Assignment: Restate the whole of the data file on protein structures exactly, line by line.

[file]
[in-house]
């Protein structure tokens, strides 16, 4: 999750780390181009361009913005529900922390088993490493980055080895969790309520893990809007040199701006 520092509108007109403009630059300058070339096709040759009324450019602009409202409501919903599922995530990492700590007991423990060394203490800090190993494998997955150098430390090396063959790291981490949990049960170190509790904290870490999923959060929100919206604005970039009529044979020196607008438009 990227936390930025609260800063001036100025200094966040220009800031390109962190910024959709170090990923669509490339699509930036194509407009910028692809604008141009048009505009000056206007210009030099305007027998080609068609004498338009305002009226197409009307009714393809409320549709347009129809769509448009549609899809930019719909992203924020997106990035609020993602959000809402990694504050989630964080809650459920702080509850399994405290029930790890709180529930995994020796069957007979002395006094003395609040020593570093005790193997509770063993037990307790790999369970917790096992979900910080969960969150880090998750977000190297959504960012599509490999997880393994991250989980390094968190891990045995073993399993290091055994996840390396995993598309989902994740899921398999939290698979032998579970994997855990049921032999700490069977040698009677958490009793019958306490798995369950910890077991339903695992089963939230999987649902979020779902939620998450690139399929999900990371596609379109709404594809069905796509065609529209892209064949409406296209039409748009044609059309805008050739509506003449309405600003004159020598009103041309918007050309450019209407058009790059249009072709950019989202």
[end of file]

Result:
[in-house]
């Protein structure tokens, strides 16, 4: 999750780390181009361009913005529900922390088993490493980055080895969790309520893990809007040199701006 520092509108007109403009630059300058070339096709040759009324450019602009409202409501919903599922995530990492700590007991423990060394203490800090190993494998997955150098430390090396063959790291981490949990049960170190509790904290870490999923959060929100919206604005970039009529044979020196607008438009 990227936390930025609260800063001036100025200094966040220009800031390109962190910024959709170090990923669509490339699509930036194509407009910028692809604008141009048009505009000056206007210009030099305007027998080609068609004498338009305002009226197409009307009714393809409320549709347009129809769509448009549609899809930019719909992203924020997106990035609020993602959000809402990694504050989630964080809650459920702080509850399994405290029930790890709180529930995994020796069957007979002395006094003395609040020593570093005790193997509770063993037990307790790999369970917790096992979900910080969960969150880090998750977000190297959504960012599509490999997880393994991250989980390094968190891990045995073993399993290091055994996840390396995993598309989902994740899921398999939290698979032998579970994997855990049921032999700490069977040698009677958490009793019958306490798995369950910890077991339903695992089963939230999987649902979020779902939620998450690139399929999900990371596609379109709404594809069905796509065609529209892209064949409406296209039409748009044609059309805008050739509506003449309405600003004159020598009103041309918007050309450019209407058009790059249009072709950019989202």